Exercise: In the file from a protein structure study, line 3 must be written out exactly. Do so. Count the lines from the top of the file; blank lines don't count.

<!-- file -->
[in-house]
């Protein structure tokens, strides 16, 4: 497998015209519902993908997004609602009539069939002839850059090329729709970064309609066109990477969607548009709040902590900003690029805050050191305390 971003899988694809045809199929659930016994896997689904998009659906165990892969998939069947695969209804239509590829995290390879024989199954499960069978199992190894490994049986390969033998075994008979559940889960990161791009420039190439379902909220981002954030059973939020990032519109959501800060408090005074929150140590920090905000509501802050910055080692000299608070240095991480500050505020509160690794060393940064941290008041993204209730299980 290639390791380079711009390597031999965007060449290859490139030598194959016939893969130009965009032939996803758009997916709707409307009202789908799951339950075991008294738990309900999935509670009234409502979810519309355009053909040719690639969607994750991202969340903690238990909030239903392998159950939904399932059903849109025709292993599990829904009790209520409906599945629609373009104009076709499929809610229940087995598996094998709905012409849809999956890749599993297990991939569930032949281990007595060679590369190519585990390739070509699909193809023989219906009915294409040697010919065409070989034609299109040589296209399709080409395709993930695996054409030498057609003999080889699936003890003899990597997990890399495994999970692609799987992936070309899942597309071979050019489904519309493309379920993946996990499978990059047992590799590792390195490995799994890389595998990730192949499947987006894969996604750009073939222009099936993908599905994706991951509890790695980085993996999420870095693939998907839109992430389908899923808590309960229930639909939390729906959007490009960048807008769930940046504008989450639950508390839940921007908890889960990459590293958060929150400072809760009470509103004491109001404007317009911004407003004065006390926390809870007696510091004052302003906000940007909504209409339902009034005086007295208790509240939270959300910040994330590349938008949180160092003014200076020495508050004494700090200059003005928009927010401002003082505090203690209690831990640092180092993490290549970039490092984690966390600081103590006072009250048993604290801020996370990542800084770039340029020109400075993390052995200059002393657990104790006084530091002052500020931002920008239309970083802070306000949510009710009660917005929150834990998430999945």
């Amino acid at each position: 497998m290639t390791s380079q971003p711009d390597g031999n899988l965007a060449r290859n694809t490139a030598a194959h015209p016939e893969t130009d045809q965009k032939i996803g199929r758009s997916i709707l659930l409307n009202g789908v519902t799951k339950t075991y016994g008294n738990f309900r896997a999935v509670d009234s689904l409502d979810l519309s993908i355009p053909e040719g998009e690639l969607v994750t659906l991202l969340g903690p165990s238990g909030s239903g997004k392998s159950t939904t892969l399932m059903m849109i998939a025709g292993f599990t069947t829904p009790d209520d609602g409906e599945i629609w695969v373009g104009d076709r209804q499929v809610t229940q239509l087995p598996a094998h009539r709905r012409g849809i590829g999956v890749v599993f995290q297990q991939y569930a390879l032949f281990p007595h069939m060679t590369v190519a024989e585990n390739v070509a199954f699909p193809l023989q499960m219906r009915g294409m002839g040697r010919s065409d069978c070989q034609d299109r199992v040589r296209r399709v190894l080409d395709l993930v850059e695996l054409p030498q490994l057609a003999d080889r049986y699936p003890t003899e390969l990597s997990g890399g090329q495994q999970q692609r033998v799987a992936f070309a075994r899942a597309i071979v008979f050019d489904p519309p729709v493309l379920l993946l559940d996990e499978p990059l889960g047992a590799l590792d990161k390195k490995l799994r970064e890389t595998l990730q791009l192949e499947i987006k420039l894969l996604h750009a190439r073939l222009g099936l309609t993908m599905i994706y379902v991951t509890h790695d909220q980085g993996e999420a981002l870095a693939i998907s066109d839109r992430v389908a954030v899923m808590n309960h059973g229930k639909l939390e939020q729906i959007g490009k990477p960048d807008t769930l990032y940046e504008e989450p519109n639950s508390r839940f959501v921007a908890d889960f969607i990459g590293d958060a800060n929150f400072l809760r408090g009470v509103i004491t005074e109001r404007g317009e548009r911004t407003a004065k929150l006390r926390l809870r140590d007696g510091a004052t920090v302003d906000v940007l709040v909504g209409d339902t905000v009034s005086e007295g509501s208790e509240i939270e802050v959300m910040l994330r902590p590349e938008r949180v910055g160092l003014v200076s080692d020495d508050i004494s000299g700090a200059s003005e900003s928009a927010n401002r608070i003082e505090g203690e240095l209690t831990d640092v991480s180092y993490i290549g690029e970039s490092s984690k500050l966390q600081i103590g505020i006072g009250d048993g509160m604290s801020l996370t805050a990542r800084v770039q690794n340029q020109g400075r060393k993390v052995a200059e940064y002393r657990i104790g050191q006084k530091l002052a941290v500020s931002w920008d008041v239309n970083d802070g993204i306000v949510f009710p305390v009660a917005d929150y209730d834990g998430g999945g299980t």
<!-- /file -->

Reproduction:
């Amino acid at each position: 497998m290639t390791s380079q971003p711009d390597g031999n899988l965007a060449r290859n694809t490139a030598a194959h015209p016939e893969t130009d045809q965009k032939i996803g199929r758009s997916i709707l659930l409307n009202g789908v519902t799951k339950t075991y016994g008294n738990f309900r896997a999935v509670d009234s689904l409502d979810l519309s993908i355009p053909e040719g998009e690639l969607v994750t659906l991202l969340g903690p165990s238990g909030s239903g997004k392998s159950t939904t892969l399932m059903m849109i998939a025709g292993f599990t069947t829904p009790d209520d609602g409906e599945i629609w695969v373009g104009d076709r209804q499929v809610t229940q239509l087995p598996a094998h009539r709905r012409g849809i590829g999956v890749v599993f995290q297990q991939y569930a390879l032949f281990p007595h069939m060679t590369v190519a024989e585990n390739v070509a199954f699909p193809l023989q499960m219906r009915g294409m002839g040697r010919s065409d069978c070989q034609d299109r199992v040589r296209r399709v190894l080409d395709l993930v850059e695996l054409p030498q490994l057609a003999d080889r049986y699936p003890t003899e390969l990597s997990g890399g090329q495994q999970q692609r033998v799987a992936f070309a075994r899942a597309i071979v008979f050019d489904p519309p729709v493309l379920l993946l559940d996990e499978p990059l889960g047992a590799l590792d990161k390195k490995l799994r970064e890389t595998l990730q791009l192949e499947i987006k420039l894969l996604h750009a190439r073939l222009g099936l309609t993908m599905i994706y379902v991951t509890h790695d909220q980085g993996e999420a981002l870095a693939i998907s066109d839109r992430v389908a954030v899923m808590n309960h059973g229930k639909l939390e939020q729906i959007g490009k990477p960048d807008t769930l990032y940046e504008e989450p519109n639950s508390r839940f959501v921007a908890d889960f969607i990459g590293d958060a800060n929150f400072l809760r408090g009470v509103i004491t005074e109001r404007g317009e548009r911004t407003a004065k929150l006390r926390l809870r140590d007696g510091a004052t920090v302003d906000v940007l709040v909504g209409d339902t905000v009034s005086e007295g509501s208790e509240i939270e802050v959300m910040l994330r902590p590349e938008r949180v910055g160092l003014v200076s080692d020495d508050i004494s000299g700090a200059s003005e900003s928009a927010n401002r608070i003082e505090g203690e240095l209690t831990d640092v991480s180092y993490i290549g690029e970039s490092s984690k500050l966390q600081i103590g505020i006072g009250d048993g509160m604290s801020l996370t805050a990542r800084v770039q690794n340029q020109g400075r060393k993390v052995a200059e940064y002393r657990i104790g050191q006084k530091l002052a941290v500020s931002w920008d008041v239309n970083d802070g993204i306000v949510f009710p305390v009660a917005d929150y209730d834990g998430g999945g299980t």